Oppenheimer, which is trying to market itself as a “serious” film, will not indulge an explicit marketing campaign which is so venal, although I’m sure that the film’s accountants are rubbing their hands in glee at the added box office created by the endless memes and articles on Barbenheimer (including this one. D’oh!)

Oppenheimer’s conservatism is more visible in its political content, which rarely veers from an establishment point of view. In my original review of the film, I described Oppenheimer as being a film by and for white men in suits. Let me briefly repeat that argument.

Firstly, the almost entire lack of women. Oppenheimer conspicuously fails the Bechdel test, and then some. If you look at the cast list on IMDB, you see 79 names of which 13 are women. While the men get some meaty parts, the girls are given the empowering roles of “laughing woman”, “kissing woman”, and “consoling women”. Florence Pugh, one of the greatest actors of her generation, has little more to do than sit around with her top off.

Secondly, the predominance of white men. Some people have defended their predominance by pointing out that this reflects academia and politics in mid-20th Century USA. Nonetheless, it was an editorial decision to only show the state murder of tens of thousands of Japanese men and women through the eyes of the white, male lead.

Thirdly, although Oppenheimer, the film, is nominally anti-nuclear, it is not a call to action. I can only endorse the facebook post (can’t remember who made it, but if it was you, thank you), that said that no-one went on an anti-nuclear demo as a result of watching Oppenheimer. But maybe they did attend a few dull committee meetings.

Oppenheimer’s conservatism means that it sidesteps some crucial political points. It rightly shows how many of the scientists working on the Manhattan project were Jews worried about the rise of Hitler, but shows no objection when the target moves to Japan. It mentions, but does not comment on, the bombing of Nagasaki, whose only purpose was as a show of strength for US imperialism. It shows the concerns of the men in suits, but not of anyone outside academia and official politics.

A film which takes place almost entirely in committee rooms is unlikely to articulate any opposition outside the political mainstream to the horrors which it depicts. It is surely no coincidence that the person who embodies the film’s hope for the future is not someone from the coming movement against the Vietnam war but a man who stood on the other side of the barricades –an “up-and-coming senator from Massachusetts called John F Kennedy”.

How this affects cinema in general

For all their differences, Barbie and Oppenheimer have one thing in common. They are both way too long. To its credit, Barbie does manage to clock in at less than 2 hours, but both films sag in the middle and are clearly dragging by the end. Some friends have said that they didn’t notice that Oppenheimer goes on for over 3 hours. All that I can say is that they must have higher tolerance levels for endless scenes of men in dreary meetings than I do.

As films get increasingly longer and Blockbusters get shown on multiple screens, there is less space for anything else, for films which are challenging or … any good. But never mind, after you have seen Barbie, you can watch Oppenheimer. Then you can watch Barbie again or wait for the inevitable sequel. So far writer Greta Gerwig says that she has no plans to make Barbie 2, but it’s surely only a matter of time.

Even if Barbie 2 is never made, Mattel has already announced 45 more films based on its toys, and other manufacturers are sure to follow suit. This accelerates a trend which has been around for a while. In an article that I wrote over 8 years ago, I noted that “31 of the 50 most expensive films are sequels, and a further 6 are remakes or adaptations of tv series, and even a board game (‘Battleships’).”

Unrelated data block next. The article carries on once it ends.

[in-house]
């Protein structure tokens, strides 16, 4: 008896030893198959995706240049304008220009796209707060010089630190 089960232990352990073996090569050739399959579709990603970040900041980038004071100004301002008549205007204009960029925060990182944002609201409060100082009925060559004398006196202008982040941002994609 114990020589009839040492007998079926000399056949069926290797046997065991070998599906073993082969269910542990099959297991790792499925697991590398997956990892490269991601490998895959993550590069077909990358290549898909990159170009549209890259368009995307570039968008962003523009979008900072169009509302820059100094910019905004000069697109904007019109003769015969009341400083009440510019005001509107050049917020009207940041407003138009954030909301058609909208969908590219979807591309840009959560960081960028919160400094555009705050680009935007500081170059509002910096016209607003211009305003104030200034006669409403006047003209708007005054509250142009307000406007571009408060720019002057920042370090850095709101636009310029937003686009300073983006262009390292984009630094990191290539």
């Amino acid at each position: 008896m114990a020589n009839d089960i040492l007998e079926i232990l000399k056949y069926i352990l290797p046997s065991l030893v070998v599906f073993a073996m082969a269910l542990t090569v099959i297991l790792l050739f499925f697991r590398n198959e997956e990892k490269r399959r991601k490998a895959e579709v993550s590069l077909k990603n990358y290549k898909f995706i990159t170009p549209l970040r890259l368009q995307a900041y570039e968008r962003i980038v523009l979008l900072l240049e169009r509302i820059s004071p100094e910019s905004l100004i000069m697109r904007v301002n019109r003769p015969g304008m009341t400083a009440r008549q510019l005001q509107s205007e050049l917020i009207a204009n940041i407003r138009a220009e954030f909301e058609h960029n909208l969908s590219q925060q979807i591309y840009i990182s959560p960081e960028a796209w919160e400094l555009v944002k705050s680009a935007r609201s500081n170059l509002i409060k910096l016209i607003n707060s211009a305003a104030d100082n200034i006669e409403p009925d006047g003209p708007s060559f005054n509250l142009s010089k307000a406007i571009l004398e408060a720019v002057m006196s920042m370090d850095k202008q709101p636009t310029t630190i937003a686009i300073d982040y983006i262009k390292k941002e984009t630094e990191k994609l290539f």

This has a serious impact on what we are allowed to see in the cinema. There are only so many screens to go round. Barbie and Oppenheimer may have “saved cinema” by making extra money for the film manufacturers (and their collaborators in Mattel), but this does not mean that they have delivered more diversity to the cinema-going public. After all, not every film director has the $150 million that Barbie paid for its marketing budget alone.

Maybe Nick Hilton is right when he predicts: “the reality is that major chains could very easily collapse. And those that are saved from disaster by administrators are going to be forced into the most brutal, creatively vapid process. They will only show Barbie and Oppenheimer and Spider-Man and Star Wars on a loop, because capitalism is cynical and there’s no room for romance. It will be a brutal form of programming by algorithm.”

What does it all mean?

Does this mean that Barbie and Oppenheimer are terrible films and that no socialist should be seen dead inside a cinema showing them? Of course not. They are both perfectly serviceable, and the acting is great. They start well, and – within their clear limitations – address a number of interesting issues. But let’s not limit our expectations to their bland corporate vision, and recognise them for what they are – vaguely liberal, establishment films.

Recently, Hollywood directors and actors have been striking against the monolithic film companies. One of their demands is for more control over what they produce. It is to their credit that actors and crew from Barbie and Oppenheimer have joined the strike. But until the strike started, the film’s producers preferred to work alongside Warner Brothers and Universal to make products in line with Mattel’s corporate vision.

Film is a battlefield, which the corporations try to dominate, but where theirs are not the only voices. The strike is showing in a very concrete way how big business stifles creativity and also how it can be challenged. Let’s hope that the strikers are successful. Meanwhile, it’s ok to enjoy the unchallenging entertainment of films like Barbie and Oppenheimer, but we should aspire towards much, much more.